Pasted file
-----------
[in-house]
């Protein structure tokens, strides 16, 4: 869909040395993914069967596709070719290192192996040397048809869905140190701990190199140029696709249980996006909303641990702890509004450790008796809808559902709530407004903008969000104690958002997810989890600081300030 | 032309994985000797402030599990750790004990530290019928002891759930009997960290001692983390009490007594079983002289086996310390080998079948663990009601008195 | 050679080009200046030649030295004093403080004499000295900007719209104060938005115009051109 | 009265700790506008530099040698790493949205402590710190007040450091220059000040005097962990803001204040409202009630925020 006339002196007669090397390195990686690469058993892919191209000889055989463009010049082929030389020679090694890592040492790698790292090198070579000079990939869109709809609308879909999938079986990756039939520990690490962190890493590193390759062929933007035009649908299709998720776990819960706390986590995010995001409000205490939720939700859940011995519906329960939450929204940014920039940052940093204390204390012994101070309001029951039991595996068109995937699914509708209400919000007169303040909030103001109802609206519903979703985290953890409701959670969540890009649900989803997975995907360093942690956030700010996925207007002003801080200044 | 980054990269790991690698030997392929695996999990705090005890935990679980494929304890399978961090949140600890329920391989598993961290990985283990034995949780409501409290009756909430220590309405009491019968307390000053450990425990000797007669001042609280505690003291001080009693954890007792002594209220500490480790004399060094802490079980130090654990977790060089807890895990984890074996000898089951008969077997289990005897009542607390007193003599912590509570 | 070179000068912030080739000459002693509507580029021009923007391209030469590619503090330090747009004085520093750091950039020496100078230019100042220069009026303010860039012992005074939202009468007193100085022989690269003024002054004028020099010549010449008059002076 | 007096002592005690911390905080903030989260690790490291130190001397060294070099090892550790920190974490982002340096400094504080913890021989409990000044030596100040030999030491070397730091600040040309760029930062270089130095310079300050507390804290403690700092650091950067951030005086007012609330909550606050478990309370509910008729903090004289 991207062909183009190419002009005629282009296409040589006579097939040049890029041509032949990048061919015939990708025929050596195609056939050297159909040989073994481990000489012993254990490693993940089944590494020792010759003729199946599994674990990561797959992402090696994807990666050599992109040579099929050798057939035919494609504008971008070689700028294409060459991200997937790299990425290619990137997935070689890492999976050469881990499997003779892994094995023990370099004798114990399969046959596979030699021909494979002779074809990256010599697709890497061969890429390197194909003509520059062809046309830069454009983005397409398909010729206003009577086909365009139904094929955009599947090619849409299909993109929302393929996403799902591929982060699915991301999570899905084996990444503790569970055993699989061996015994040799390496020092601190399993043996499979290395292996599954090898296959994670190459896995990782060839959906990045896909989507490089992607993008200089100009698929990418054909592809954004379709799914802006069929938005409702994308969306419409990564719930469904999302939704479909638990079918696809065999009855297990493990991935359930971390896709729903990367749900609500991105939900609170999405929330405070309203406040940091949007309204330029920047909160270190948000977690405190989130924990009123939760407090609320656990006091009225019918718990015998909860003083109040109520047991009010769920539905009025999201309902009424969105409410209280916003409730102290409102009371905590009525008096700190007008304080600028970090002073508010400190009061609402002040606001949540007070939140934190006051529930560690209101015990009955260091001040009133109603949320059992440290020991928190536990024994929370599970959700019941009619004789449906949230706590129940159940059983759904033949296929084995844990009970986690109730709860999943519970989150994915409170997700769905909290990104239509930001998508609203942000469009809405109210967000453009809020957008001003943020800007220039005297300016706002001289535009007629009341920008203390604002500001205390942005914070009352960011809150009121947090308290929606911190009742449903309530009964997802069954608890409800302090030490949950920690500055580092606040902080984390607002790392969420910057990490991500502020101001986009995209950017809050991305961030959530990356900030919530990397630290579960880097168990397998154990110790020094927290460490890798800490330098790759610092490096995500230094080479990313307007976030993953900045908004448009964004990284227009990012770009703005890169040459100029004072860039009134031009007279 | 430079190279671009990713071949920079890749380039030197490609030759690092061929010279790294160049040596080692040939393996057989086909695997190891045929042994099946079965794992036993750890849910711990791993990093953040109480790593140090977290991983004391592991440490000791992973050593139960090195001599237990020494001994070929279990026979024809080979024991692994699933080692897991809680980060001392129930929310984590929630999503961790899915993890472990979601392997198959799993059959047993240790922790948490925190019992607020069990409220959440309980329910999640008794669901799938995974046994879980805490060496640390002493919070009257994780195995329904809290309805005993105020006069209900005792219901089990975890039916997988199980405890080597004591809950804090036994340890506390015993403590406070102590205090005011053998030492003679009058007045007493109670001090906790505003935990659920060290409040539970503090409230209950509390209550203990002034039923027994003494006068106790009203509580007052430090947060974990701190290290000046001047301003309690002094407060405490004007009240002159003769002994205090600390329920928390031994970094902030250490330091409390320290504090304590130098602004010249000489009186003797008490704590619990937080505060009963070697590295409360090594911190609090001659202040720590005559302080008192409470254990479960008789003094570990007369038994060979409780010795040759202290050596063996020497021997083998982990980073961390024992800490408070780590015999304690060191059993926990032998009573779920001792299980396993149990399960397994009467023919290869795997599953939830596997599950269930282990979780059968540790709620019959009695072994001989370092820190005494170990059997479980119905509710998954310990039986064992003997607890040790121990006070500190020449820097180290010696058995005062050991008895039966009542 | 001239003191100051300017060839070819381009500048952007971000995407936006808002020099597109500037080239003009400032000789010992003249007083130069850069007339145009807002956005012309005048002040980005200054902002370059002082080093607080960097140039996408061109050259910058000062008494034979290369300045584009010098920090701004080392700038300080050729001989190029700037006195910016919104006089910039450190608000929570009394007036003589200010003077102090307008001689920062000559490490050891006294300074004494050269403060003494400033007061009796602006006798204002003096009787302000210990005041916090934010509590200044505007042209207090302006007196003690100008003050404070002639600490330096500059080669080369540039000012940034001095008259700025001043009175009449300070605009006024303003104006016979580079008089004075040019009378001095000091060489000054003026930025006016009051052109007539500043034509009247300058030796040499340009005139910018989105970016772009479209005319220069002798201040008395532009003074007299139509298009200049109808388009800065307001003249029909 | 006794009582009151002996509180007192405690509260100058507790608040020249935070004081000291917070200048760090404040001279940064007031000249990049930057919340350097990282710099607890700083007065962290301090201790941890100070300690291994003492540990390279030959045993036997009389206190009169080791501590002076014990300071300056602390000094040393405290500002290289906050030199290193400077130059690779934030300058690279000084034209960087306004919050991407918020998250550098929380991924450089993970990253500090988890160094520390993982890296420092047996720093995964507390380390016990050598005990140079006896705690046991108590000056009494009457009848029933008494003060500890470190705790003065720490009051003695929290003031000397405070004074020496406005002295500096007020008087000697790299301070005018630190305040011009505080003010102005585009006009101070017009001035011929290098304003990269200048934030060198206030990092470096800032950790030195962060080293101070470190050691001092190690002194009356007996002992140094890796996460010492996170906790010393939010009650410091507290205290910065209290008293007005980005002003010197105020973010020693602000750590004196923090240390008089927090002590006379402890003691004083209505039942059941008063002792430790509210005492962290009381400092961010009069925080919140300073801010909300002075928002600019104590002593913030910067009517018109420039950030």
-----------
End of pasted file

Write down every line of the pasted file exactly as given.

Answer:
[in-house]
């Protein structure tokens, strides 16, 4: 869909040395993914069967596709070719290192192996040397048809869905140190701990190199140029696709249980996006909303641990702890509004450790008796809808559902709530407004903008969000104690958002997810989890600081300030 | 032309994985000797402030599990750790004990530290019928002891759930009997960290001692983390009490007594079983002289086996310390080998079948663990009601008195 | 050679080009200046030649030295004093403080004499000295900007719209104060938005115009051109 | 009265700790506008530099040698790493949205402590710190007040450091220059000040005097962990803001204040409202009630925020 006339002196007669090397390195990686690469058993892919191209000889055989463009010049082929030389020679090694890592040492790698790292090198070579000079990939869109709809609308879909999938079986990756039939520990690490962190890493590193390759062929933007035009649908299709998720776990819960706390986590995010995001409000205490939720939700859940011995519906329960939450929204940014920039940052940093204390204390012994101070309001029951039991595996068109995937699914509708209400919000007169303040909030103001109802609206519903979703985290953890409701959670969540890009649900989803997975995907360093942690956030700010996925207007002003801080200044 | 980054990269790991690698030997392929695996999990705090005890935990679980494929304890399978961090949140600890329920391989598993961290990985283990034995949780409501409290009756909430220590309405009491019968307390000053450990425990000797007669001042609280505690003291001080009693954890007792002594209220500490480790004399060094802490079980130090654990977790060089807890895990984890074996000898089951008969077997289990005897009542607390007193003599912590509570 | 070179000068912030080739000459002693509507580029021009923007391209030469590619503090330090747009004085520093750091950039020496100078230019100042220069009026303010860039012992005074939202009468007193100085022989690269003024002054004028020099010549010449008059002076 | 007096002592005690911390905080903030989260690790490291130190001397060294070099090892550790920190974490982002340096400094504080913890021989409990000044030596100040030999030491070397730091600040040309760029930062270089130095310079300050507390804290403690700092650091950067951030005086007012609330909550606050478990309370509910008729903090004289 991207062909183009190419002009005629282009296409040589006579097939040049890029041509032949990048061919015939990708025929050596195609056939050297159909040989073994481990000489012993254990490693993940089944590494020792010759003729199946599994674990990561797959992402090696994807990666050599992109040579099929050798057939035919494609504008971008070689700028294409060459991200997937790299990425290619990137997935070689890492999976050469881990499997003779892994094995023990370099004798114990399969046959596979030699021909494979002779074809990256010599697709890497061969890429390197194909003509520059062809046309830069454009983005397409398909010729206003009577086909365009139904094929955009599947090619849409299909993109929302393929996403799902591929982060699915991301999570899905084996990444503790569970055993699989061996015994040799390496020092601190399993043996499979290395292996599954090898296959994670190459896995990782060839959906990045896909989507490089992607993008200089100009698929990418054909592809954004379709799914802006069929938005409702994308969306419409990564719930469904999302939704479909638990079918696809065999009855297990493990991935359930971390896709729903990367749900609500991105939900609170999405929330405070309203406040940091949007309204330029920047909160270190948000977690405190989130924990009123939760407090609320656990006091009225019918718990015998909860003083109040109520047991009010769920539905009025999201309902009424969105409410209280916003409730102290409102009371905590009525008096700190007008304080600028970090002073508010400190009061609402002040606001949540007070939140934190006051529930560690209101015990009955260091001040009133109603949320059992440290020991928190536990024994929370599970959700019941009619004789449906949230706590129940159940059983759904033949296929084995844990009970986690109730709860999943519970989150994915409170997700769905909290990104239509930001998508609203942000469009809405109210967000453009809020957008001003943020800007220039005297300016706002001289535009007629009341920008203390604002500001205390942005914070009352960011809150009121947090308290929606911190009742449903309530009964997802069954608890409800302090030490949950920690500055580092606040902080984390607002790392969420910057990490991500502020101001986009995209950017809050991305961030959530990356900030919530990397630290579960880097168990397998154990110790020094927290460490890798800490330098790759610092490096995500230094080479990313307007976030993953900045908004448009964004990284227009990012770009703005890169040459100029004072860039009134031009007279 | 430079190279671009990713071949920079890749380039030197490609030759690092061929010279790294160049040596080692040939393996057989086909695997190891045929042994099946079965794992036993750890849910711990791993990093953040109480790593140090977290991983004391592991440490000791992973050593139960090195001599237990020494001994070929279990026979024809080979024991692994699933080692897991809680980060001392129930929310984590929630999503961790899915993890472990979601392997198959799993059959047993240790922790948490925190019992607020069990409220959440309980329910999640008794669901799938995974046994879980805490060496640390002493919070009257994780195995329904809290309805005993105020006069209900005792219901089990975890039916997988199980405890080597004591809950804090036994340890506390015993403590406070102590205090005011053998030492003679009058007045007493109670001090906790505003935990659920060290409040539970503090409230209950509390209550203990002034039923027994003494006068106790009203509580007052430090947060974990701190290290000046001047301003309690002094407060405490004007009240002159003769002994205090600390329920928390031994970094902030250490330091409390320290504090304590130098602004010249000489009186003797008490704590619990937080505060009963070697590295409360090594911190609090001659202040720590005559302080008192409470254990479960008789003094570990007369038994060979409780010795040759202290050596063996020497021997083998982990980073961390024992800490408070780590015999304690060191059993926990032998009573779920001792299980396993149990399960397994009467023919290869795997599953939830596997599950269930282990979780059968540790709620019959009695072994001989370092820190005494170990059997479980119905509710998954310990039986064992003997607890040790121990006070500190020449820097180290010696058995005062050991008895039966009542 | 001239003191100051300017060839070819381009500048952007971000995407936006808002020099597109500037080239003009400032000789010992003249007083130069850069007339145009807002956005012309005048002040980005200054902002370059002082080093607080960097140039996408061109050259910058000062008494034979290369300045584009010098920090701004080392700038300080050729001989190029700037006195910016919104006089910039450190608000929570009394007036003589200010003077102090307008001689920062000559490490050891006294300074004494050269403060003494400033007061009796602006006798204002003096009787302000210990005041916090934010509590200044505007042209207090302006007196003690100008003050404070002639600490330096500059080669080369540039000012940034001095008259700025001043009175009449300070605009006024303003104006016979580079008089004075040019009378001095000091060489000054003026930025006016009051052109007539500043034509009247300058030796040499340009005139910018989105970016772009479209005319220069002798201040008395532009003074007299139509298009200049109808388009800065307001003249029909 | 006794009582009151002996509180007192405690509260100058507790608040020249935070004081000291917070200048760090404040001279940064007031000249990049930057919340350097990282710099607890700083007065962290301090201790941890100070300690291994003492540990390279030959045993036997009389206190009169080791501590002076014990300071300056602390000094040393405290500002290289906050030199290193400077130059690779934030300058690279000084034209960087306004919050991407918020998250550098929380991924450089993970990253500090988890160094520390993982890296420092047996720093995964507390380390016990050598005990140079006896705690046991108590000056009494009457009848029933008494003060500890470190705790003065720490009051003695929290003031000397405070004074020496406005002295500096007020008087000697790299301070005018630190305040011009505080003010102005585009006009101070017009001035011929290098304003990269200048934030060198206030990092470096800032950790030195962060080293101070470190050691001092190690002194009356007996002992140094890796996460010492996170906790010393939010009650410091507290205290910065209290008293007005980005002003010197105020973010020693602000750590004196923090240390008089927090002590006379402890003691004083209505039942059941008063002792430790509210005492962290009381400092961010009069925080919140300073801010909300002075928002600019104590002593913030910067009517018109420039950030």